Thursday, March 19, 2015

HOME MATTERS: 10 Steps to Painting/Distressing Furniture

I was needing a desk for our main floor "command center."
REQUIREMENTS: Something with LOTS OF STORAGE, and pretty to look at too since it would be in our entryway hall.

I found this desk off of a KSL Classifieds listing for $80!!!! It's made out of real wood and had an "interesting" (read: super ugly) marble insert on the desk top. It definitely needed some love and a coat (or 2) of white paint. (sorry for the fuzzy pic--I forgot to take a full BEFORE picture, I was too excited to "make it pretty"---this picture is the one that was on the Classifieds).

Today I am going to show you...

It really isn't that hard to paint and distress furniture. All you need are the right tools:

Don't forget to prepare the space by covering the floor with plastic or a drop cloth

1.) Take the furniture apart as much as possible--remove any drawers or inserts, take off the hardware.

2). Lightly and quickly sand the furniture to give it a less than smooth surface which will provide something for the paint to adhere to.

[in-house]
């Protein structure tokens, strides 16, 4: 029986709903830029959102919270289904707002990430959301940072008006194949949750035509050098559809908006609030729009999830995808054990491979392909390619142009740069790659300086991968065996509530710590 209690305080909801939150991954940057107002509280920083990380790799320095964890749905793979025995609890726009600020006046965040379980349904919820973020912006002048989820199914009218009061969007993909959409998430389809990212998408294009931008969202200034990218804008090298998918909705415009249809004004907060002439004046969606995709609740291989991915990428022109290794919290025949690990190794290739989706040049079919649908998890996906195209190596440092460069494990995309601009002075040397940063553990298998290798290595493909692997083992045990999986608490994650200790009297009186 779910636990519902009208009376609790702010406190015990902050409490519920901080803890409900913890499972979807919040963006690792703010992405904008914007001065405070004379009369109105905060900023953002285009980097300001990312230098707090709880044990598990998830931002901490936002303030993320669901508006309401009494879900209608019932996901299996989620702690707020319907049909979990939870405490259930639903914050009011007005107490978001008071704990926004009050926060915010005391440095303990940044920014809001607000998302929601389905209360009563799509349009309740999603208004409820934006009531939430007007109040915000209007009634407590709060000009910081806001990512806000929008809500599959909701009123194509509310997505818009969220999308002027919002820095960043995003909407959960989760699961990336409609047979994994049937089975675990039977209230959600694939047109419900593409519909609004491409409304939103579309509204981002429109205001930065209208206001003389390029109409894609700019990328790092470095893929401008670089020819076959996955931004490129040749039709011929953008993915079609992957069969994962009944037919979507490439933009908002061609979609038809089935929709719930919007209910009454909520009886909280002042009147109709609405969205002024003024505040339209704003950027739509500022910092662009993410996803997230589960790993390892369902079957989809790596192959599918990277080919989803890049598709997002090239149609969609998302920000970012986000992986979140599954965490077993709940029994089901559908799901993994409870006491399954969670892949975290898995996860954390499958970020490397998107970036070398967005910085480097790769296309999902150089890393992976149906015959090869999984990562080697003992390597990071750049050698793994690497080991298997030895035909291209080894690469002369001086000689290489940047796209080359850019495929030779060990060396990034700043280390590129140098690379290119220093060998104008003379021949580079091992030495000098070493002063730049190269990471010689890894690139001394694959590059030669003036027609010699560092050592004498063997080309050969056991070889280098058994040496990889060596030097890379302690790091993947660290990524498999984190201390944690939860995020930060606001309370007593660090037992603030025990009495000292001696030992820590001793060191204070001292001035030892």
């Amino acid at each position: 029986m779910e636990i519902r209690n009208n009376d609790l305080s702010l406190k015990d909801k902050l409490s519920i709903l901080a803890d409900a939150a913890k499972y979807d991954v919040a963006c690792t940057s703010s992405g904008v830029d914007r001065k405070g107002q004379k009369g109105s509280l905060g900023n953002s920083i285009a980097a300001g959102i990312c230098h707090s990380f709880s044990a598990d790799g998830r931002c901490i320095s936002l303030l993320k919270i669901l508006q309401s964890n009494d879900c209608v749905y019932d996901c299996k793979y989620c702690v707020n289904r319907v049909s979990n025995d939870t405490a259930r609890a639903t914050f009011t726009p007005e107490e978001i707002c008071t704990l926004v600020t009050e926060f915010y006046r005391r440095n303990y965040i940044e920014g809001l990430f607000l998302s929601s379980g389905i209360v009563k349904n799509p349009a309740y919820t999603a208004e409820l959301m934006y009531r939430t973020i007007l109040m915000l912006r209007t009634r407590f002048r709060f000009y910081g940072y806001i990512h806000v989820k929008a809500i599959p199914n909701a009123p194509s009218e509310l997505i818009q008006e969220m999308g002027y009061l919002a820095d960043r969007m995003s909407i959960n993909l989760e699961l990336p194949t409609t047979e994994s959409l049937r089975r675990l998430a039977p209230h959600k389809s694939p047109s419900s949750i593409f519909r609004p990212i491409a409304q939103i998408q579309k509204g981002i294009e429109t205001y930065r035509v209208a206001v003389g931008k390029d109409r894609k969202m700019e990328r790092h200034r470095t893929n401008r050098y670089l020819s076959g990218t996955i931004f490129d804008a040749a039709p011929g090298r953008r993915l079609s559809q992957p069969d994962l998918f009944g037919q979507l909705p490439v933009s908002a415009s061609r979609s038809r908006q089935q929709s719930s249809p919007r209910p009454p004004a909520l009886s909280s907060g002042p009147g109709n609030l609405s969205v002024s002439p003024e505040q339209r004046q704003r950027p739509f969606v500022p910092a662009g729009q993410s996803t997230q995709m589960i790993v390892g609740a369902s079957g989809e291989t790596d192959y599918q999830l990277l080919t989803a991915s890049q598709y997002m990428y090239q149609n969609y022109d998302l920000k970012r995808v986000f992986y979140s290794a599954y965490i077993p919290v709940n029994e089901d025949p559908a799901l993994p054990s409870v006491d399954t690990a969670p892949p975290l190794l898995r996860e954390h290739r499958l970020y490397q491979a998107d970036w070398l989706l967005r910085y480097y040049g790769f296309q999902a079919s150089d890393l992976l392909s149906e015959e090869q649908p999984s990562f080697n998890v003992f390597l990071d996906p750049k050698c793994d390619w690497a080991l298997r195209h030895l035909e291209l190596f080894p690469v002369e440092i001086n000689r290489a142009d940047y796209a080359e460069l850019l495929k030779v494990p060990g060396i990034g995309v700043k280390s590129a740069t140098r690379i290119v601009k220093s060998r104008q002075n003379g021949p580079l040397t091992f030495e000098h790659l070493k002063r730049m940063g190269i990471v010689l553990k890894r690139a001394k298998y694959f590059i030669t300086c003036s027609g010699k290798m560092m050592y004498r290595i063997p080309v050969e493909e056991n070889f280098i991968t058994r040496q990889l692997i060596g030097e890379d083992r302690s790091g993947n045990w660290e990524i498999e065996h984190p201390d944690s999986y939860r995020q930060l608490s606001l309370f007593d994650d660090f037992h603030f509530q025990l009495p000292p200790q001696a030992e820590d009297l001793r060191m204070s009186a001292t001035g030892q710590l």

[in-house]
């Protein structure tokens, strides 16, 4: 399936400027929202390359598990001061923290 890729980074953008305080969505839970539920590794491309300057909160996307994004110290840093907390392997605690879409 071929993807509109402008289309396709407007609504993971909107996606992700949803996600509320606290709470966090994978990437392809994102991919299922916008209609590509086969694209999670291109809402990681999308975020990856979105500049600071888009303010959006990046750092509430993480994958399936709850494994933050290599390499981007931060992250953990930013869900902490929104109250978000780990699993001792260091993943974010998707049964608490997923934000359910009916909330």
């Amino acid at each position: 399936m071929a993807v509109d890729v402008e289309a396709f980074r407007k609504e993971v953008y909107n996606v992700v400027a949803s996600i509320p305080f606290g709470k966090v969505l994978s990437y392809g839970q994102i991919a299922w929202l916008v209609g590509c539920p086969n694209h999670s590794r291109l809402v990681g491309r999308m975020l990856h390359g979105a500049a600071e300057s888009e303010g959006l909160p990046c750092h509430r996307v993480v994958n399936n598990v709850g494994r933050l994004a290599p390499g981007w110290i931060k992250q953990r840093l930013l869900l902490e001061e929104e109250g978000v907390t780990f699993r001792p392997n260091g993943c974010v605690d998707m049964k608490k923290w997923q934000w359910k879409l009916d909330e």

3). Then clean off any residue so there will not be any bumps under the paint. (Be sure to use painters tape to tape off any areas you do not want to get paint on)

4). Pour your paint  (I used the basic white paint from LOWES) into a painters tray

(Let it be known that if you do not want your desk to distress or to distress it yourself, you would want to prime the desk BEFORE painting. But because I love most of my furniture to be distressed and to distress over time as well,  I do not always prime my furniture pieces).

5). Use the paint roller to get a good amount of paint on the surface and then follow behind with a sponge brush--to get rid of any bumps or drips-and to give it a smoother finish.

6). Paint everything then let it dry and come back later to paint the second coat.
(I was also rather surprised that the paint adhered to the ugly green marble insert---you'd never even know it was there--my Hubby was thoroughly impressed)

7). FOR THE HARDWARE I used Rust-Oleum's  Metallic Oil-Rubbed Bronze spray paint--you can use any color or finish you like. But be sure to give your hardware two good coats and make sure to get all the sides.

8). IF YOU WANT A DISTRESSED LOOK: After your furniture has been completely painted (usually it takes 2 coats of paint, but some furniture may need more or less depending on whether you used primer) using sand paper or an electric sander, sand the edges and areas where you think the furniture piece might naturally have distressed.(I used an electric sander--it's much faster)

9).  Dust the furniture and put all the pieces back together.

10).  Re-attach the hardware and stand back and say "WOW! I did that!"

Now you get to do the most fun part:  Organizing and decorating it!

What DIY paint projects have you done?
Send me some pictures at